Life Times Newsletter

January/February 04
Vol. 6, No. 1


Kids, pets and parents: ‘Mom, can I have a ………?’

Hardly a household exists with a child age 4 or over that has not heard the above question. It’s usually followed by: dog, cat, gerbil, bird, snake or some other creature not of the human species.

Unless we are professed animal lovers, the answer to this question may not be an easy one. Nor should it be. Caring for an animal requires time, energy and commitment.

While our children will adamantly assure us that they will handle every pet-related obligation, we know in our hearts that the ultimate responsibility will fall upon us.

Unless you already have a pet when your baby is born, experts recommend that you wait until the child is at least 3 years of age. Rather than a dog or a cat, you might consider a guinea pig as the first pet for your little tike. These small creatures like to be held, seldom bite, and whistle when they are happy. (Sounds like good characteristics for a spouse, doesn’t it?)

Around age 10, most children can assume the brunt of responsibility for a pet. But they will need close supervision and many reminders. Please don’t punish the pet for the child’s neglect by leaving it hungry, thirsty or in unkempt condition. While pet care can help teach responsibility, it might be better to begin with inanimate objects, such as rooms and homework. Make a lifetime commitment to your new family member.

There are many pluses to owning a pet. Pets, with their unconditional love and humorous antics, not only entertain us, but they are good for our health. Studies show that pet owners are less likely to suffer heart disease, depression, migraine headaches and colds. They tend to have lower cholesterol and live longer.

Kids probably derive even greater benefits from pet connections. The bonds that children create with animals tend to be therapeutic in nature. A facility for abused girls in South Carolina numbers among its residents a wide variety of counselors in the form of horses, rabbits, dogs, cats and even a donkey to help the girls learn empathy and unconditional love. They have ample evidence that it works.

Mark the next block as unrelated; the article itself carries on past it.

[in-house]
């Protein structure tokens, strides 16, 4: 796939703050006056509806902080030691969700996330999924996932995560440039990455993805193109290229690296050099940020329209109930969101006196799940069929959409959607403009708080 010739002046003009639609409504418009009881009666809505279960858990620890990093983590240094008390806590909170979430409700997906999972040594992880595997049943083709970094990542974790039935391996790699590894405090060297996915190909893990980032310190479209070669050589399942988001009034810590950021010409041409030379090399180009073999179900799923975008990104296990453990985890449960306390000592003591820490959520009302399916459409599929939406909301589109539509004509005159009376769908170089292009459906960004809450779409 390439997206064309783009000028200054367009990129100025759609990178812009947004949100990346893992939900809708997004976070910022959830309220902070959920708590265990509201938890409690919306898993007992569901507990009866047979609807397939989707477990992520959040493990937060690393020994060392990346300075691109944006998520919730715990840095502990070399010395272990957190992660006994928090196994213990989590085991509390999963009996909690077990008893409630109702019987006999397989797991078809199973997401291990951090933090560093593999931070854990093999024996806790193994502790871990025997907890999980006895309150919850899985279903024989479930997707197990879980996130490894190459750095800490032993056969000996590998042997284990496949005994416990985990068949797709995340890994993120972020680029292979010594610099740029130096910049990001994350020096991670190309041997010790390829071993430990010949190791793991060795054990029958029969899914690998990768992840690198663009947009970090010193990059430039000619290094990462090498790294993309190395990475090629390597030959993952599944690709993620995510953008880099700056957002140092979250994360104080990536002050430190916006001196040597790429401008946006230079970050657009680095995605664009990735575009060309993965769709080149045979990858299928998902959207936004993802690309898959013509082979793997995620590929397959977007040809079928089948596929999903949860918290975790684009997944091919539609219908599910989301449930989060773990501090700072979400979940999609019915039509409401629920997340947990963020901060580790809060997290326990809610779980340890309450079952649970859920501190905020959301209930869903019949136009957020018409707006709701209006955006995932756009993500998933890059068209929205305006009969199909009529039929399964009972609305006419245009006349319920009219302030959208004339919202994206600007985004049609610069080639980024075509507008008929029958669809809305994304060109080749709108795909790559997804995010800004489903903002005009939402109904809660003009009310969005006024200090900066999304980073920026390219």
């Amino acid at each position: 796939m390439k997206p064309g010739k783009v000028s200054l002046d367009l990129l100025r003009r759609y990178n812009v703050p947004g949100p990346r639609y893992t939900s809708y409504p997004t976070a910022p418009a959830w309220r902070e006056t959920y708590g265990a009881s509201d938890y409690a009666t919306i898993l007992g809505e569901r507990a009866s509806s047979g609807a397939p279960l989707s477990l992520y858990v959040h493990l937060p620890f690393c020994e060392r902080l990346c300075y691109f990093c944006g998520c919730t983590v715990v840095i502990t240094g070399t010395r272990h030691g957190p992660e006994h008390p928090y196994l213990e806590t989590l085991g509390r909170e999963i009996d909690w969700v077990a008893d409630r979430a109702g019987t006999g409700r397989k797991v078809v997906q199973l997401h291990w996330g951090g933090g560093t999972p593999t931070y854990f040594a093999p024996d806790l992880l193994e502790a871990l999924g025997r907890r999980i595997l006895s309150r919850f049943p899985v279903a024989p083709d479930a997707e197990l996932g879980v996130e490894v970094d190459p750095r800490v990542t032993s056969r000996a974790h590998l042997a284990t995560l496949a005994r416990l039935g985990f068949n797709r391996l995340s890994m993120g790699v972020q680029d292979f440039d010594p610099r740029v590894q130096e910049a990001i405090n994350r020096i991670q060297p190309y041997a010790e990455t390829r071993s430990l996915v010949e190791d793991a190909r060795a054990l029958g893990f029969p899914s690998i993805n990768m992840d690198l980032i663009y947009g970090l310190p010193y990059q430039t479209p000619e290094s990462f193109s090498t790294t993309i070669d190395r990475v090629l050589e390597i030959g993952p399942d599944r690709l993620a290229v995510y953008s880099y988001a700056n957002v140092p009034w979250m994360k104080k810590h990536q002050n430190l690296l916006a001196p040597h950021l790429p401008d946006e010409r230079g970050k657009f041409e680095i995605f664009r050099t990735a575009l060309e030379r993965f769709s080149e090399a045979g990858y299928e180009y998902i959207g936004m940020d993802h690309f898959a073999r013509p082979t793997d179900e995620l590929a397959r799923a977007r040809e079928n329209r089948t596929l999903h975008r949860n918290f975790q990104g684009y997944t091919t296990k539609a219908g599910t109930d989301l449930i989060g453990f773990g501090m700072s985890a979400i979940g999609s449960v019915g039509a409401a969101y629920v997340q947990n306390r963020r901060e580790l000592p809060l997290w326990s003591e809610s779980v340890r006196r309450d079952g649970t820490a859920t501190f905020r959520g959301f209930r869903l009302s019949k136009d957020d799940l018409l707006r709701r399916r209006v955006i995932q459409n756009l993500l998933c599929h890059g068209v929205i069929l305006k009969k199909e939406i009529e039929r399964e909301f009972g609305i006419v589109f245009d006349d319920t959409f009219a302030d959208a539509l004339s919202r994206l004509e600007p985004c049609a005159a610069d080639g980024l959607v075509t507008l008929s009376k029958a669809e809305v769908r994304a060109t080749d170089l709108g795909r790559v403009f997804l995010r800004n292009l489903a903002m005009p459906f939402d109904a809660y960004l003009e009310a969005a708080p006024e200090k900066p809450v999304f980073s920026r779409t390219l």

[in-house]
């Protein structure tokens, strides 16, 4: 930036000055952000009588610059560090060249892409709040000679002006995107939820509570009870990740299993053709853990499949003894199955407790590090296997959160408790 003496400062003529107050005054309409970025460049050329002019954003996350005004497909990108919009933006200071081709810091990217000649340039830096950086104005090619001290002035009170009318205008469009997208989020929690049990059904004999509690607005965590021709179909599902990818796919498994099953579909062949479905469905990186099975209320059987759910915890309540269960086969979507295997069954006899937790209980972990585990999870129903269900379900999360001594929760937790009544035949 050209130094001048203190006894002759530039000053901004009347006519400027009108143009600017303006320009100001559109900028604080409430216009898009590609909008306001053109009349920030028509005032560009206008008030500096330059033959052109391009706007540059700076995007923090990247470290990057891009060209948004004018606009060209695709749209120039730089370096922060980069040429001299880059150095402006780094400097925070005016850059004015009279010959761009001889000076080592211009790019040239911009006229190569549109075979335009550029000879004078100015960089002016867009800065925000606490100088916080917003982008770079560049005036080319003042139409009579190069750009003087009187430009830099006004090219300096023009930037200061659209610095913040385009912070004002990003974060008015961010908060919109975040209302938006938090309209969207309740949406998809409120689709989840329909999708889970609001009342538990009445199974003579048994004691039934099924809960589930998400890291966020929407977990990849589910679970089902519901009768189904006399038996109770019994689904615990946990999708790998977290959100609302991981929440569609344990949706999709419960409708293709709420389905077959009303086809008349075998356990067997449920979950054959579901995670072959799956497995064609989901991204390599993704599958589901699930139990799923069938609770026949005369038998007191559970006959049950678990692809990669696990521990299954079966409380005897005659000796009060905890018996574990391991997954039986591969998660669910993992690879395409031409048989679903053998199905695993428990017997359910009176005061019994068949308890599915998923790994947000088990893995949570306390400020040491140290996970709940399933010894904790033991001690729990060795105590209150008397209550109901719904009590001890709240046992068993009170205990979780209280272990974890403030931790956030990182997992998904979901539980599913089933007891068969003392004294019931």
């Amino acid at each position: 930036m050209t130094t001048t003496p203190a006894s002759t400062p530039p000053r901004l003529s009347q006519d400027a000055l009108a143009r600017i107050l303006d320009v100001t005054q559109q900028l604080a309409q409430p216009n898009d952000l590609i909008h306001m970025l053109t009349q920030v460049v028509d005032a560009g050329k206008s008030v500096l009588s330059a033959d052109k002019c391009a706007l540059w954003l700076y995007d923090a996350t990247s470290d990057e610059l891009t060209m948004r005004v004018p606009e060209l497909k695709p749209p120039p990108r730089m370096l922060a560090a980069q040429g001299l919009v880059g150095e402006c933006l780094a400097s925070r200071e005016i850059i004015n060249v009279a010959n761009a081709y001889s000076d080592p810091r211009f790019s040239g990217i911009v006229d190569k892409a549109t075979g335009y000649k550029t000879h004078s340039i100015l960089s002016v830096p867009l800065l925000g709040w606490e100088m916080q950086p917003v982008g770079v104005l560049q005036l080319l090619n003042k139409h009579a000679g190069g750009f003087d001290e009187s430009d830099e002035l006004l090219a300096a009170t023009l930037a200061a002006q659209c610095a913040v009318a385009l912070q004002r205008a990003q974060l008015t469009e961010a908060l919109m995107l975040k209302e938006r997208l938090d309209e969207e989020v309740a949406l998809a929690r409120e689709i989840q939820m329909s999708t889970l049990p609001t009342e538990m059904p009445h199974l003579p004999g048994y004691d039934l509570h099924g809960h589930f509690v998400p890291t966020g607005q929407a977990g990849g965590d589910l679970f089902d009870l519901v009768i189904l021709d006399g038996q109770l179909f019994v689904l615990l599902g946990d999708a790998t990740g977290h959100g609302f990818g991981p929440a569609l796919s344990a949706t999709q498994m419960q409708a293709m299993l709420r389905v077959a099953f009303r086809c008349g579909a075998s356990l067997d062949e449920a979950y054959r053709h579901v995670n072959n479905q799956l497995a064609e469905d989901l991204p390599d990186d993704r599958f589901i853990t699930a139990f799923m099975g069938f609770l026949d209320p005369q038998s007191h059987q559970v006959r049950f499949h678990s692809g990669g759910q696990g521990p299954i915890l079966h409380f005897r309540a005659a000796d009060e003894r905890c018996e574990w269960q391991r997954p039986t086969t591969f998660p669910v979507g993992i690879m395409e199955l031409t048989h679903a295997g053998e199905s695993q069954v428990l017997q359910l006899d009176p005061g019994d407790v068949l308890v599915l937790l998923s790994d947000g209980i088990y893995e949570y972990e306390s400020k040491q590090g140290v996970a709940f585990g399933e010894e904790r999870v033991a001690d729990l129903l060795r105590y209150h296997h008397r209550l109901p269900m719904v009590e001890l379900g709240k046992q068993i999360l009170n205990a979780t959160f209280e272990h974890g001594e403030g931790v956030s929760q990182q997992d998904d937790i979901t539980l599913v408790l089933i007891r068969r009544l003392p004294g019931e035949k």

A pediatric hospital in Ohio uses a miniature pony named Petie to brighten the day for children with life-threatening illnesses. A Saint Bernard named Hannah provides homesick Maryville University students with some canine empathy. On a personal note, I once observed a support dog named Dusty teach the concept of “over and under” to an autistic child … a feat we mere mortals despaired could ever happen.

And here’s an interesting statistic from a University of Warwick study: Children from pet-owning families spend significantly more time attending school than those who don’t have a pet, and these same kids show evidence of more stable immune systems. Go figure!

Pets can be safe recipients of secrets and private thoughts; provide lessons about life, reproduction, birth, illnesses and death; provide connection to nature; and teach respect for other living things.

While pets can be valuable additions to your household, they are not right for every family. Dogs, cats and other furry critters usually shed. If you prefer a home free of furry tumbleweeds or you have an allergic family member, an animal in the household may be unwise.

Pets are expensive. With food and veterinary care, an average cat costs $350-$400 per year, and a small to medium dog about $400- $500 annually.

Pets need exercise. Dogs need to be walked or run. Cats need some vigorous playtime. They all need to be cuddled and loved. Ask yourself if your schedule allows for this extra time and energy requirement.

Pets, like kids, sometimes do things we don’t like. They may chew, potty inappropriately, track in mud and try to please us with items we consider less than desirable. Will this type of antic amuse or anger you?

If you decide to get a pet, educate yourself first. Know what you are getting into. If you decide a pet is right for your family, adopt from a local shelter if possible. There are so many wonderful pets awaiting you.

Then, make a lifetime commitment to your new family member. Now, there’s a lesson in responsibility that your children will easily understand!

Rosilee Trotta, LCSW
Urban Youth & Family Specialist
TrottaR@missouri.edu

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University of Missouri Extension Editor: Roxanne T. Miller
MillerRT@missouri.edu